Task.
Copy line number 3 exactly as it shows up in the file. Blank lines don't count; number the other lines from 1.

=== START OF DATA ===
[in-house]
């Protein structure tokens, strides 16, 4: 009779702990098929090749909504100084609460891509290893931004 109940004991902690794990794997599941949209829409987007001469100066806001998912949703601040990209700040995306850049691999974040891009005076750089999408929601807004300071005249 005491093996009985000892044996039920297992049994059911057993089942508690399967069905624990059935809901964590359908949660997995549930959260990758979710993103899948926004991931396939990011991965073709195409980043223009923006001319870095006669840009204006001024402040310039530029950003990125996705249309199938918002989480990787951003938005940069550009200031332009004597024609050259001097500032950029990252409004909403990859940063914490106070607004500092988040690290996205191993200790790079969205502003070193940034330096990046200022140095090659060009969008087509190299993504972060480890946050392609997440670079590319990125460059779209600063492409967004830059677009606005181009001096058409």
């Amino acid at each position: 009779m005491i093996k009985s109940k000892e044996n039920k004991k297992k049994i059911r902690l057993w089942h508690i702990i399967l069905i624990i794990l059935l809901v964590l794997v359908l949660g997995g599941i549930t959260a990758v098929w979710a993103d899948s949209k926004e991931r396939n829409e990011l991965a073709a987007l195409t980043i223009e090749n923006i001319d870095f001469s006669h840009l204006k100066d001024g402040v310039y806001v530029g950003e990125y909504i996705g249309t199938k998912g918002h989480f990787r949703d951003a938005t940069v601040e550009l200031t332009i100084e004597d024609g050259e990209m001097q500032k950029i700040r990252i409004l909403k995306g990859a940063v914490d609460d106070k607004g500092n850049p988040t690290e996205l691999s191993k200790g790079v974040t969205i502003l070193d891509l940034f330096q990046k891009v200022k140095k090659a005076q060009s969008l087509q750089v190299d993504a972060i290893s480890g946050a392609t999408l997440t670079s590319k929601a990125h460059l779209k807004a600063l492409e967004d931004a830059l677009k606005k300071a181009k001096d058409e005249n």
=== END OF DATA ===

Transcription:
């Amino acid at each position: 009779m005491i093996k009985s109940k000892e044996n039920k004991k297992k049994i059911r902690l057993w089942h508690i702990i399967l069905i624990i794990l059935l809901v964590l794997v359908l949660g997995g599941i549930t959260a990758v098929w979710a993103d899948s949209k926004e991931r396939n829409e990011l991965a073709a987007l195409t980043i223009e090749n923006i001319d870095f001469s006669h840009l204006k100066d001024g402040v310039y806001v530029g950003e990125y909504i996705g249309t199938k998912g918002h989480f990787r949703d951003a938005t940069v601040e550009l200031t332009i100084e004597d024609g050259e990209m001097q500032k950029i700040r990252i409004l909403k995306g990859a940063v914490d609460d106070k607004g500092n850049p988040t690290e996205l691999s191993k200790g790079v974040t969205i502003l070193d891509l940034f330096q990046k891009v200022k140095k090659a005076q060009s969008l087509q750089v190299d993504a972060i290893s480890g946050a392609t999408l997440t670079s590319k929601a990125h460059l779209k807004a600063l492409e967004d931004a830059l677009k606005k300071a181009k001096d058409e005249n």